i think the best way is just to appreciate the fact that u r able to be together under a single room, im sure when a foreigner approaches a chinese for help chances are high that he/she will offer the help...same goes vice versa.....its just understood....normally everyone got a self defence mechanism....u chill more with people u are used to or confortable with....its not that u got fear for others oor u r discriminating them or u dnt like them. u do like them but u still havent reached some common grounds yet...if u wanna feel it.....try testing it, to to a group of foreigners and try to talk to them whatever conversation they had they will somehow try to halt it and pay more attention to u.....even if u just intended to engage in a very simple casual conversation....and for some people to be a center of attention its kinda hard, u might justt see him/her fading the conversation and soon u will hear nice meeting you guys.......i remember one day me and my countrymates were in the subway...we were talking about genetics, dna and living longer, and then this other chinese guy joined our discussion with really interesting topics, or points......so all of a sudden my countrymates stopped talking and attentively listened to the guy....somehow i could see the guy was getting a bit uncomfortable because everyone's eyes were on him......so i intelligently created an environment that the guy had a conversation with one person and the rest continued....this show us that once u introduce a different entity in a group it becomes a point of interest, and many people dont really like being on the spot light they just wanna be part of the whole team.....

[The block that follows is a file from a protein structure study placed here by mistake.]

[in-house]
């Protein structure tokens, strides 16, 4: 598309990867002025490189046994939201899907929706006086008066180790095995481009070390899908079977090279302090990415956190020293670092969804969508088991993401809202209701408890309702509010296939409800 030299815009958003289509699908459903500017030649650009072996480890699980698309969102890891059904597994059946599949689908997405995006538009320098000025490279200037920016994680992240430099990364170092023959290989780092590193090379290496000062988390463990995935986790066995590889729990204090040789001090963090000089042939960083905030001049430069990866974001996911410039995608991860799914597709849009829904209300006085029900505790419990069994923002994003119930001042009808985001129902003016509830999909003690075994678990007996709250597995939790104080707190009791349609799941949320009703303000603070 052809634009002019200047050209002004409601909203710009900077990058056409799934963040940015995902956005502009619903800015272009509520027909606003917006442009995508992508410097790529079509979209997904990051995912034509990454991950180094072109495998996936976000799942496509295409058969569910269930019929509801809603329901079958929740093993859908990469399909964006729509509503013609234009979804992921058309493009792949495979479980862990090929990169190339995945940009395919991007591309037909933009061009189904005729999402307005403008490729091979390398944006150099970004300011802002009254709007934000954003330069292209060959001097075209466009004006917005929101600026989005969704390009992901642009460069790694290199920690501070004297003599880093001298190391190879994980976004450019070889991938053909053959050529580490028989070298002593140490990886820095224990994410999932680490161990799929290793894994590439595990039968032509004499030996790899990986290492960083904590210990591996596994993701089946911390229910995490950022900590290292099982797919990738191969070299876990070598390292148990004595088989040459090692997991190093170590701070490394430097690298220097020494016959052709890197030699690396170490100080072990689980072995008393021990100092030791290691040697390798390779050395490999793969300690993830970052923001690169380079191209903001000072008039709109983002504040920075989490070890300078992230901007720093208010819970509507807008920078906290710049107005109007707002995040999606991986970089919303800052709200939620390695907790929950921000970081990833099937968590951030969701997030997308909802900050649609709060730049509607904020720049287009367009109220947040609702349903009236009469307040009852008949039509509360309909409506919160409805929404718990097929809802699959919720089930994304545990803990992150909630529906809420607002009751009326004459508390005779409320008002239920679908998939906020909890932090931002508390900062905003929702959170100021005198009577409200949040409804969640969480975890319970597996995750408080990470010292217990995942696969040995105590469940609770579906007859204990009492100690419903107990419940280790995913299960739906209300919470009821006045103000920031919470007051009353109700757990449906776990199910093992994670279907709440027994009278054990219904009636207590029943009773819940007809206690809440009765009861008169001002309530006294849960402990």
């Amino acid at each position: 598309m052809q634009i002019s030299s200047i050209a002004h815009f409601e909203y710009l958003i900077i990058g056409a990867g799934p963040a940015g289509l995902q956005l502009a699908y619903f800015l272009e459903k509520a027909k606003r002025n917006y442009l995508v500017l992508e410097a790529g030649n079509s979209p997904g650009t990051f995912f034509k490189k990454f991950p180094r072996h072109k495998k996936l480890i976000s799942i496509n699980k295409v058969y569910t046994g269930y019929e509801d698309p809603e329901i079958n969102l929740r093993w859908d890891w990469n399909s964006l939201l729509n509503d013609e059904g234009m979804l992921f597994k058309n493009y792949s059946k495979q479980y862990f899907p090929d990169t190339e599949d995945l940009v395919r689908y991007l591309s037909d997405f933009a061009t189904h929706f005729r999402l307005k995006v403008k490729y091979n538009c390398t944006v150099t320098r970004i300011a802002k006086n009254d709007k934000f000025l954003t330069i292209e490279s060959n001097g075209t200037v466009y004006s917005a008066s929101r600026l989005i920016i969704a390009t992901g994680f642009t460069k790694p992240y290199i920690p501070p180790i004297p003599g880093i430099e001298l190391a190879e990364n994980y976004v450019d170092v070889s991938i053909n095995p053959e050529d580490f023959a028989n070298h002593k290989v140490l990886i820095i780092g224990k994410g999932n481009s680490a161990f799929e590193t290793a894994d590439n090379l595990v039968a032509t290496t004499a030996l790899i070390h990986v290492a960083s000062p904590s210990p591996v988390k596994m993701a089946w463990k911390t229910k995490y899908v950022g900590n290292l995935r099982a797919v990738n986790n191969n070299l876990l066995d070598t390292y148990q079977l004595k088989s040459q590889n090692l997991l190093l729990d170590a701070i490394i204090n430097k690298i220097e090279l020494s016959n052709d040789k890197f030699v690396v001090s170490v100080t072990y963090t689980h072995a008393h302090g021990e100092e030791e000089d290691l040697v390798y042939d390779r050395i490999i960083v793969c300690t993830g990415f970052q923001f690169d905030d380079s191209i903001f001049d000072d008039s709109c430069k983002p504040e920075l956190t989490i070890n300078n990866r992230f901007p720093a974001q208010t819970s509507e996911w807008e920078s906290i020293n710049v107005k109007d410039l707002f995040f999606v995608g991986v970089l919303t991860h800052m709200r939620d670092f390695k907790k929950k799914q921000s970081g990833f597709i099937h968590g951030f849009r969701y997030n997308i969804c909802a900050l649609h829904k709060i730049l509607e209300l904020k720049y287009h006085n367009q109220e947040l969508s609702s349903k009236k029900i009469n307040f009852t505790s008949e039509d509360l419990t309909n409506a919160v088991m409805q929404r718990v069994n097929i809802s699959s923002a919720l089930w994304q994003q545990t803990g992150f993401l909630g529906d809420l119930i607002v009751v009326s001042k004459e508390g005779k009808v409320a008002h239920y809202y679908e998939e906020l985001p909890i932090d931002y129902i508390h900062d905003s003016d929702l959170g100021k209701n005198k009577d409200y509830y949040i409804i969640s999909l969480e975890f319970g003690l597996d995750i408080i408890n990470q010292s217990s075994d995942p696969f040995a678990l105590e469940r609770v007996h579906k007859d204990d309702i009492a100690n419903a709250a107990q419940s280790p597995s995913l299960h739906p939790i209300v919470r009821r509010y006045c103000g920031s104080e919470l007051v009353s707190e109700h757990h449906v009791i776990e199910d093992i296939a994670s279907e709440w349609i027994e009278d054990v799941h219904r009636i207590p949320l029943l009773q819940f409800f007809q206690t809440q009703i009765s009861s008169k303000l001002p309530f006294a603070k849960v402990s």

• 芝芝
    芝芝 wrote:
    hehe always learn a lot from uncle Ding Dang!

    I think it takes time, and efforts to join any group, especially when they are from a different culture.

    And of course one needs to have an open mind about this, if I am not interested in every topic of this group, then maybe I might just not fit in here.
  • Daniel Kristoffersen
    we can bridge the gap
  • Petter Meisfjordskar
    @Zestxfactor
    Start with me.
  • 芝芝
    芝芝 wrote:
    haha ls , how?